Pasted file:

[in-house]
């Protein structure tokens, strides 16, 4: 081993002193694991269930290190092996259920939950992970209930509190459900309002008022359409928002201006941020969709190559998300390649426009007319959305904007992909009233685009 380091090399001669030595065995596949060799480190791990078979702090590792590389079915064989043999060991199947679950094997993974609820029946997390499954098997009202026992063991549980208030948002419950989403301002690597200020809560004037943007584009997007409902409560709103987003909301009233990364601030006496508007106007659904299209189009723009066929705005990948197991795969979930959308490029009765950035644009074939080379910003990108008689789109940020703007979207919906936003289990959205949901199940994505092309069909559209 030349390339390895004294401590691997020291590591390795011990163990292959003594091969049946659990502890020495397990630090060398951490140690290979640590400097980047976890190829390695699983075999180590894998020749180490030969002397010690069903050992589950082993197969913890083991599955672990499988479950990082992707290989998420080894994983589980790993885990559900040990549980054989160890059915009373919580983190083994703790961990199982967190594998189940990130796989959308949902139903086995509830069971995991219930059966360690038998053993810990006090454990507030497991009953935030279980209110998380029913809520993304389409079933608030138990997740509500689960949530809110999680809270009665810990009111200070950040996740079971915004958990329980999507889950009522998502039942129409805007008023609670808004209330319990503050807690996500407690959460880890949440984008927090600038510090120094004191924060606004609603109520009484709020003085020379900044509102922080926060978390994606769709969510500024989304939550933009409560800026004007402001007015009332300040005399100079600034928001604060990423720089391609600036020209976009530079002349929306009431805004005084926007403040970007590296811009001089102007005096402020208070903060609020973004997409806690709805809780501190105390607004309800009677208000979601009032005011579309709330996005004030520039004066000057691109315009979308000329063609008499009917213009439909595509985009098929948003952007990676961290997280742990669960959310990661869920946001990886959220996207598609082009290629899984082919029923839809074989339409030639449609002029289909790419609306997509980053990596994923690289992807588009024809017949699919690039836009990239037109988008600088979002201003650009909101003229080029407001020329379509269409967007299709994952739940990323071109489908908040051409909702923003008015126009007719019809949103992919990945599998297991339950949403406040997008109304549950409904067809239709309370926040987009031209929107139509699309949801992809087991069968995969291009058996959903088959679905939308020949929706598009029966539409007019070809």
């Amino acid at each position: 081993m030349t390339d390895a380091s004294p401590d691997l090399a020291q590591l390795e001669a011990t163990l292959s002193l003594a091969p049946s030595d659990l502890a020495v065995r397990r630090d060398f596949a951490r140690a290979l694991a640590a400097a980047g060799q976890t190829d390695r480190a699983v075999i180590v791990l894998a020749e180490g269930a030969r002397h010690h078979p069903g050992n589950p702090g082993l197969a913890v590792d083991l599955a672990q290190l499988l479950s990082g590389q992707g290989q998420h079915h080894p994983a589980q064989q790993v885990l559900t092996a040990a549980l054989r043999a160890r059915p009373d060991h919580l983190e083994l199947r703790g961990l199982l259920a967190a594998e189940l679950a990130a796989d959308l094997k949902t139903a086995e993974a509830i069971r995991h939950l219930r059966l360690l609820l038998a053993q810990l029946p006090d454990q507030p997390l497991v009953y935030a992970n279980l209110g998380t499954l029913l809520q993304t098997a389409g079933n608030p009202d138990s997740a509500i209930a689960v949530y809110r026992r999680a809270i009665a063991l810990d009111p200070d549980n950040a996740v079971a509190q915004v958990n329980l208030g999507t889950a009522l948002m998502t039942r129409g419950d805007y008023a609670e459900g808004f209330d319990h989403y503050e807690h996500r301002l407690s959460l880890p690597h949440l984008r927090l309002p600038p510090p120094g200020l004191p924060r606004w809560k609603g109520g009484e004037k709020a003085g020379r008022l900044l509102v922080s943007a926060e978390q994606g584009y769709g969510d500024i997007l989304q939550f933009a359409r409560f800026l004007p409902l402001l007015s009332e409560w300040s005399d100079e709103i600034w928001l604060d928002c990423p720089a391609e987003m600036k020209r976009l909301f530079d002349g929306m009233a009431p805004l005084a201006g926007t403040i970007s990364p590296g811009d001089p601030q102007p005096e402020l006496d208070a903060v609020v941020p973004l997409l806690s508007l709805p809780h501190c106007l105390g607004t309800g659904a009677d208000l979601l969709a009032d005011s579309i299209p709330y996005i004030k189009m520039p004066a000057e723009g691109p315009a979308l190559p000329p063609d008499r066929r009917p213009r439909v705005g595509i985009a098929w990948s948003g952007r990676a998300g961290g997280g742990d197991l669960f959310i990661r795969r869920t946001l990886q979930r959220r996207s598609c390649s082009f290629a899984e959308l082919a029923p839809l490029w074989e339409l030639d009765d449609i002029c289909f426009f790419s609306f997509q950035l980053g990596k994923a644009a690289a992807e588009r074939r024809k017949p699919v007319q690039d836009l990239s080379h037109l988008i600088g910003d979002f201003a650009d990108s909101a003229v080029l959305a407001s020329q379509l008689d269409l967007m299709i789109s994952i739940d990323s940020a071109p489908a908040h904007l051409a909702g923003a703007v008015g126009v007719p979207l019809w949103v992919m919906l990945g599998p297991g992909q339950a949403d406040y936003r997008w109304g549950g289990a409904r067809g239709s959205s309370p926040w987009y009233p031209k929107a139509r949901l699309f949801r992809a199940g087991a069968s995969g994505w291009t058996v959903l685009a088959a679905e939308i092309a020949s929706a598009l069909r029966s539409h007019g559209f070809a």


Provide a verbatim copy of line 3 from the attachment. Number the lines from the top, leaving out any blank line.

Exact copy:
């Amino acid at each position: 081993m030349t390339d390895a380091s004294p401590d691997l090399a020291q590591l390795e001669a011990t163990l292959s002193l003594a091969p049946s030595d659990l502890a020495v065995r397990r630090d060398f596949a951490r140690a290979l694991a640590a400097a980047g060799q976890t190829d390695r480190a699983v075999i180590v791990l894998a020749e180490g269930a030969r002397h010690h078979p069903g050992n589950p702090g082993l197969a913890v590792d083991l599955a672990q290190l499988l479950s990082g590389q992707g290989q998420h079915h080894p994983a589980q064989q790993v885990l559900t092996a040990a549980l054989r043999a160890r059915p009373d060991h919580l983190e083994l199947r703790g961990l199982l259920a967190a594998e189940l679950a990130a796989d959308l094997k949902t139903a086995e993974a509830i069971r995991h939950l219930r059966l360690l609820l038998a053993q810990l029946p006090d454990q507030p997390l497991v009953y935030a992970n279980l209110g998380t499954l029913l809520q993304t098997a389409g079933n608030p009202d138990s997740a509500i209930a689960v949530y809110r026992r999680a809270i009665a063991l810990d009111p200070d549980n950040a996740v079971a509190q915004v958990n329980l208030g999507t889950a009522l948002m998502t039942r129409g419950d805007y008023a609670e459900g808004f209330d319990h989403y503050e807690h996500r301002l407690s959460l880890p690597h949440l984008r927090l309002p600038p510090p120094g200020l004191p924060r606004w809560k609603g109520g009484e004037k709020a003085g020379r008022l900044l509102v922080s943007a926060e978390q994606g584009y769709g969510d500024i997007l989304q939550f933009a359409r409560f800026l004007p409902l402001l007015s009332e409560w300040s005399d100079e709103i600034w928001l604060d928002c990423p720089a391609e987003m600036k020209r976009l909301f530079d002349g929306m009233a009431p805004l005084a201006g926007t403040i970007s990364p590296g811009d001089p601030q102007p005096e402020l006496d208070a903060v609020v941020p973004l997409l806690s508007l709805p809780h501190c106007l105390g607004t309800g659904a009677d208000l979601l969709a009032d005011s579309i299209p709330y996005i004030k189009m520039p004066a000057e723009g691109p315009a979308l190559p000329p063609d008499r066929r009917p213009r439909v705005g595509i985009a098929w990948s948003g952007r990676a998300g961290g997280g742990d197991l669960f959310i990661r795969r869920t946001l990886q979930r959220r996207s598609c390649s082009f290629a899984e959308l082919a029923p839809l490029w074989e339409l030639d009765d449609i002029c289909f426009f790419s609306f997509q950035l980053g990596k994923a644009a690289a992807e588009r074939r024809k017949p699919v007319q690039d836009l990239s080379h037109l988008i600088g910003d979002f201003a650009d990108s909101a003229v080029l959305a407001s020329q379509l008689d269409l967007m299709i789109s994952i739940d990323s940020a071109p489908a908040h904007l051409a909702g923003a703007v008015g126009v007719p979207l019809w949103v992919m919906l990945g599998p297991g992909q339950a949403d406040y936003r997008w109304g549950g289990a409904r067809g239709s959205s309370p926040w987009y009233p031209k929107a139509r949901l699309f949801r992809a199940g087991a069968s995969g994505w291009t058996v959903l685009a088959a679905e939308i092309a020949s929706a598009l069909r029966s539409h007019g559209f070809a």